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No burning till 2 p.m. - burn restrictions in effect in Nova Scotia

<p>Firefighters with the Department of Natural Resources catch their breath while the Hughes 500 helicopter drops 800-litre buckets of water on a brush fire in Cherry Valley May 2.</p>
<p>Firefighters with the Department of Natural Resources catch their breath while the Hughes 500 helicopter drops 800-litre buckets of water on a brush fire in Cherry Valley May 2.</p>

SHUBENACADIE, N.S. – The wildfire season has started in Nova Scotia - from now until the fall, Nova Scotians can only burn domestic brush or have a campfire after 2 p.m., and only if conditions allow.

Jim Rudderham, operations manager for forest protection, says wildfires can be a problem in late winter – early spring.

“Winter is a dry time of the year, any stiff wind can give really give a fire legs – that’s why we start the burn restrictions in March,” he told the Truro Daily News by phone Tuesday. “The moisture is there; we had a lot of rain in December, but we didn’t get the snowpack we normally get. We like to see snowpack because it releases the moisture slowly. Without the snow we’d like to see some rain so the buds will flush quicker and for green up. Green up is important to us because until then the woods are more susceptible to fire.”

In the last five years, firefighters in Nova Scotia have fought a total of 441 wildfires in the months of March and April.

The map and restrictions apply  to the burning of campfires and domestic brush, which is brush on properties of homeowners, woodlot owners, farmers and other non-industrial lands.

Industrial brush burning still requires a paper permit from the Department of Natural Resources.

Rudderham says anglers are like everyone else and are not permitted to light fires for warmth, boiling tea or cooking trout until at least 2 p.m. and then only if conditions allow.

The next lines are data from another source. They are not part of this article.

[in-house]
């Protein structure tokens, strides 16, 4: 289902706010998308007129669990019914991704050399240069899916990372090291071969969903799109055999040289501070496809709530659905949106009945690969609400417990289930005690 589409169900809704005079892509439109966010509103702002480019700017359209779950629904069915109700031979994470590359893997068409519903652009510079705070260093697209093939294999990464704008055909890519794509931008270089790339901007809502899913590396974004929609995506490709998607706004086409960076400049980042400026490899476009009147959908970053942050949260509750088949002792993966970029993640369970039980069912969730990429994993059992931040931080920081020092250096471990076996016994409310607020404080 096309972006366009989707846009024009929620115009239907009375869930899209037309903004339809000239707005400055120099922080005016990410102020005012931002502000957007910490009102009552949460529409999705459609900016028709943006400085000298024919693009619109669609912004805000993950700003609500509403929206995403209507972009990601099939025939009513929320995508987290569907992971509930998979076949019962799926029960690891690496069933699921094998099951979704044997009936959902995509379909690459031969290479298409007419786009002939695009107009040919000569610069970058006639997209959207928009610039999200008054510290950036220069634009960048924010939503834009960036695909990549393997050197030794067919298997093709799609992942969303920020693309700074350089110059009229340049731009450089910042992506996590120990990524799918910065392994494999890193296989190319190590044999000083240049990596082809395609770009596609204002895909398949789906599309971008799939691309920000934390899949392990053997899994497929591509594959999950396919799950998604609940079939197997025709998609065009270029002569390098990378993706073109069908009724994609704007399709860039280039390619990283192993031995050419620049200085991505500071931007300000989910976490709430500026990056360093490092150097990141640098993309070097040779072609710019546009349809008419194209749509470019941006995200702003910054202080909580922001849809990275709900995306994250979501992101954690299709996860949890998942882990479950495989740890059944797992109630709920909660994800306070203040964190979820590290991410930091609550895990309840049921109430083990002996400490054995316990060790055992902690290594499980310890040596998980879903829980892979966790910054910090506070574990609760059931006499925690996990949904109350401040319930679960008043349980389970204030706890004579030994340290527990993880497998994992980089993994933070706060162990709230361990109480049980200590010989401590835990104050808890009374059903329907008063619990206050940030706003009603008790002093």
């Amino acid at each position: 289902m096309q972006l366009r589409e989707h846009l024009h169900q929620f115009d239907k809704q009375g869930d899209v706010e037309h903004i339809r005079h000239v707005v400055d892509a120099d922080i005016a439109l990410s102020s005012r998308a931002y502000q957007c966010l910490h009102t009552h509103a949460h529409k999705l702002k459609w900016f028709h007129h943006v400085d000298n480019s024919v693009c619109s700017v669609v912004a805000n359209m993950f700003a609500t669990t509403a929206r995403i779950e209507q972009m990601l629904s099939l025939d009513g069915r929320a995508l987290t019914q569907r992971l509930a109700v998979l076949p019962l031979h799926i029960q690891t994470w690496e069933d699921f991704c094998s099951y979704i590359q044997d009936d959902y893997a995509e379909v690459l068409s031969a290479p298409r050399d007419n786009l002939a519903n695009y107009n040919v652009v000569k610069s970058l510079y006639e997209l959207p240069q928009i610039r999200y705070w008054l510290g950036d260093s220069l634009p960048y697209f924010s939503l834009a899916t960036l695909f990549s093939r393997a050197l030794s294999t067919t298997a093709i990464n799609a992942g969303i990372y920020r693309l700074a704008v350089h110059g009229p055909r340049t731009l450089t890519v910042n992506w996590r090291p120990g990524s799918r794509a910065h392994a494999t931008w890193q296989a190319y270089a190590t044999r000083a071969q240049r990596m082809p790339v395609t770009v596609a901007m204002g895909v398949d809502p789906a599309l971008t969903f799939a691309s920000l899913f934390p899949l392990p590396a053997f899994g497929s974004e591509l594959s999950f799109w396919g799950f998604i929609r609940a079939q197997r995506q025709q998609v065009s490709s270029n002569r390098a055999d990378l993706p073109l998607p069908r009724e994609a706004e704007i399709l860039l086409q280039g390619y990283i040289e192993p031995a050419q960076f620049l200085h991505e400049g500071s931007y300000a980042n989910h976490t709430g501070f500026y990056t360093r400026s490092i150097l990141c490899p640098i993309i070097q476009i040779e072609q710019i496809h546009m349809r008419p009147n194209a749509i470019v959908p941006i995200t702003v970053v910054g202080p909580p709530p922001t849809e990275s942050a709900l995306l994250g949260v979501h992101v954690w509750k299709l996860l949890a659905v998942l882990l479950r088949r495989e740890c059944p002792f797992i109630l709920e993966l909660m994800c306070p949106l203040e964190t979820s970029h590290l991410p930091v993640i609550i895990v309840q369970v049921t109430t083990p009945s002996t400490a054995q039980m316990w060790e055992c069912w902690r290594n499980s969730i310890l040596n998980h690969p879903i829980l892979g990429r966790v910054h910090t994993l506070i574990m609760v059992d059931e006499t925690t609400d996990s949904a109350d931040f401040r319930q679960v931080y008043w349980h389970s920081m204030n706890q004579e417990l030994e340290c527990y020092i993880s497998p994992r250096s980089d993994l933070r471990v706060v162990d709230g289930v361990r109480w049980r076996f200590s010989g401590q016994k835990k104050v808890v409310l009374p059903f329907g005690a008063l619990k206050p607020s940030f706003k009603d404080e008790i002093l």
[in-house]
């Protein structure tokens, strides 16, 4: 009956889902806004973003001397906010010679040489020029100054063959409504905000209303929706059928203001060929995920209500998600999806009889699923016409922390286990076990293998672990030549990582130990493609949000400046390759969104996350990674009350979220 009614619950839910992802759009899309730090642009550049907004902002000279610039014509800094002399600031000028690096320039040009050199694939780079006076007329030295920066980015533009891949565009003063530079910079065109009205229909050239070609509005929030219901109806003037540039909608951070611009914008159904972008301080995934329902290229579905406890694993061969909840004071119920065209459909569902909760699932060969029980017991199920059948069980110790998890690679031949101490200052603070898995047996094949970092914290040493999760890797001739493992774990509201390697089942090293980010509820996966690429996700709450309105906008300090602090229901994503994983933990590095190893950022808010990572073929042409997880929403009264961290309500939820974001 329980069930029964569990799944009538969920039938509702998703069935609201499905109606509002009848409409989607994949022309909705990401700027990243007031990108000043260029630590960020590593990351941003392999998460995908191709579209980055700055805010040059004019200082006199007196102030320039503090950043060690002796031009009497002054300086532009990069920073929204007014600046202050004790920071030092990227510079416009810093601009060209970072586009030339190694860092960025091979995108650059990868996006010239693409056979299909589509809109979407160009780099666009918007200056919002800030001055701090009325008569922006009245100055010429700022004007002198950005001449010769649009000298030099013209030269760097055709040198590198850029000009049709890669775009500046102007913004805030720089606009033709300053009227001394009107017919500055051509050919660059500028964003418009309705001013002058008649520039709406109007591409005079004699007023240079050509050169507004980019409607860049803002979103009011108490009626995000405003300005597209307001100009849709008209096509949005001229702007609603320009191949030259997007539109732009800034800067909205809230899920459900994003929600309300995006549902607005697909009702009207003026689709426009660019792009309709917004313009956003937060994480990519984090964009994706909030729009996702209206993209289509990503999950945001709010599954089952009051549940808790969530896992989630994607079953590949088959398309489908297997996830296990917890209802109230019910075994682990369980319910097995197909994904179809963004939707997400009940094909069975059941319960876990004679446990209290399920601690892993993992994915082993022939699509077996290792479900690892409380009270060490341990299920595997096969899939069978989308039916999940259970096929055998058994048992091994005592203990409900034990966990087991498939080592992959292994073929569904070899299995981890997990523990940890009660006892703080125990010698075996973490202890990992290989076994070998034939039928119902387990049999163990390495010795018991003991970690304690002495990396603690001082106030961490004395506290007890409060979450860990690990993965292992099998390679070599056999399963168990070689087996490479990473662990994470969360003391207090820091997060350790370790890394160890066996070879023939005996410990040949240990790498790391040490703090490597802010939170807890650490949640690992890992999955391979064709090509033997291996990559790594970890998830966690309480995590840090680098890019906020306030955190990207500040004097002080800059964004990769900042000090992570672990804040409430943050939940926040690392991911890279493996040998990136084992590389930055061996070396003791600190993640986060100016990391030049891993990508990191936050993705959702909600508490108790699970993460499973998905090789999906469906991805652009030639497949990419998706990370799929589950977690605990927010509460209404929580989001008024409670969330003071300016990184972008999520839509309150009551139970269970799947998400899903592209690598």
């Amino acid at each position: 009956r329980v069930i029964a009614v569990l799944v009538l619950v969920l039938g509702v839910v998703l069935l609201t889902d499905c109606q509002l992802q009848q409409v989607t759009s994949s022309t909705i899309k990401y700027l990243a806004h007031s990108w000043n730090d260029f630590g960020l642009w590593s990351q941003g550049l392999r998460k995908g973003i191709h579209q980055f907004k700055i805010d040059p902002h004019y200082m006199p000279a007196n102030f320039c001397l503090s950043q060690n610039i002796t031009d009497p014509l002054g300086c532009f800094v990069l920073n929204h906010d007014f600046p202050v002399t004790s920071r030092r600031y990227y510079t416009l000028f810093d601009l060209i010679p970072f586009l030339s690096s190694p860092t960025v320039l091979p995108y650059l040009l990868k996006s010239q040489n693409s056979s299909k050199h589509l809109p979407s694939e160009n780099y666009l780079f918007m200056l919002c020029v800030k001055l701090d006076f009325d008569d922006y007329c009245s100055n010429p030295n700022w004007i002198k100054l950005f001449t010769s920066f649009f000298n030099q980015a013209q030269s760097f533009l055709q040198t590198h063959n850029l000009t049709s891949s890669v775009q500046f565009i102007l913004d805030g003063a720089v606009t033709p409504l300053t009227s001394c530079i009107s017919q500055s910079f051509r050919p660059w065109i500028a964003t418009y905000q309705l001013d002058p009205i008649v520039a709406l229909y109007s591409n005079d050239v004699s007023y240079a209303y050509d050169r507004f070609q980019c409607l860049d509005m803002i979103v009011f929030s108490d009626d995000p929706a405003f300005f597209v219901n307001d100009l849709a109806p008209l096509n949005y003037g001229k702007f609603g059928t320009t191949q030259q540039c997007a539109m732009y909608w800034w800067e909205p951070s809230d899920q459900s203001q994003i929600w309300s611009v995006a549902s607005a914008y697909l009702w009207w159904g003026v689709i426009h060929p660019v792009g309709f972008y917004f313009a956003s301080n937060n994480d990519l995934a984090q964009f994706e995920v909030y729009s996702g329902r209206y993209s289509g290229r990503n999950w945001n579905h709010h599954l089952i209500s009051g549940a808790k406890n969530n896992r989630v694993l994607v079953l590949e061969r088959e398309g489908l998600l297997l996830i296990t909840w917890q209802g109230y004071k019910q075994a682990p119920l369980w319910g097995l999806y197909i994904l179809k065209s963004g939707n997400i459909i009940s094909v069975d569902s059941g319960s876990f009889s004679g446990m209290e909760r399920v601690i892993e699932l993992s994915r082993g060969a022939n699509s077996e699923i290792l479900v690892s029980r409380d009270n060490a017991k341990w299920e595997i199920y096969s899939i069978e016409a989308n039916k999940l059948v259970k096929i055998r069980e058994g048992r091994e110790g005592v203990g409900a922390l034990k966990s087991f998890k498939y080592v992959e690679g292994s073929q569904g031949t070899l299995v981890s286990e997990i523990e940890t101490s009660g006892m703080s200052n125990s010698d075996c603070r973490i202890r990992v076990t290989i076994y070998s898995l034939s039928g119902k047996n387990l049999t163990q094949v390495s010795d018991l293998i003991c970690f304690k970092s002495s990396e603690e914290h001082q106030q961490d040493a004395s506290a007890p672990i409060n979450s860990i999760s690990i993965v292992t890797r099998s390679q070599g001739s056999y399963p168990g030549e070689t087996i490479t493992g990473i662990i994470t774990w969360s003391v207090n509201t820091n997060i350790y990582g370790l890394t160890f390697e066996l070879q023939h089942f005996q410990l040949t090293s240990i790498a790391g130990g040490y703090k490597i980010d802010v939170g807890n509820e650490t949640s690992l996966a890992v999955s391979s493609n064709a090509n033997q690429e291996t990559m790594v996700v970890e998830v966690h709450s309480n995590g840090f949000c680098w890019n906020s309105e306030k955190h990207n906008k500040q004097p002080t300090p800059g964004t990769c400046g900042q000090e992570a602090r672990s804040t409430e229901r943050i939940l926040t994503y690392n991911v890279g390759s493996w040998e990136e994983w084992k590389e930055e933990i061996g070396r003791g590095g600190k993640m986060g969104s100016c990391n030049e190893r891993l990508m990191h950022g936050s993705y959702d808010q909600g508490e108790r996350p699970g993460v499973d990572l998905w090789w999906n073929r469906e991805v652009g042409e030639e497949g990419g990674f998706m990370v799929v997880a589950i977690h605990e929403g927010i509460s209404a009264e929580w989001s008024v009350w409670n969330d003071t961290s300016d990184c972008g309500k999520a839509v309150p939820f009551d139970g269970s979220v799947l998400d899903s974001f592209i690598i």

Rudderham suggests a portable gas stove is a simpler safer option for cooking in the woods.

Starting March 15 until Oct. 15, the Department of Natural Resources updates their Burn Safe map and telephone message every day at 2 p.m. on a county-by-county basis.

Rudderham says the department gathers weather data every day at 1 p.m. and sets the forest fire conditions indexes based on that – the cumulative weather data for the whole season is taken into account in setting the conditions indexes.

“We don’t set the indexes at 8 a.m. because it’s important to know the weather for that morning – if we allowed people to burn until noon or two p.m., depending on weather conditions, that could be the hottest driest part of the day  - and if the fire isn’t fully out, by mid afternoon a little wind and it could really get up and walk - which is sometimes hard for people to understand if it is raining where they are,” he said. “We set the fire restrictions on a county-wide basis and of course there will always be pockets within a county where it rains more than others but we have to err on the side of caution.”

jonathan.riley@tc.tc

Burn Safe restrictions in Nova Scotia

From March 15 to Oct. 15

No burning between 8 a.m. and 2 p.m.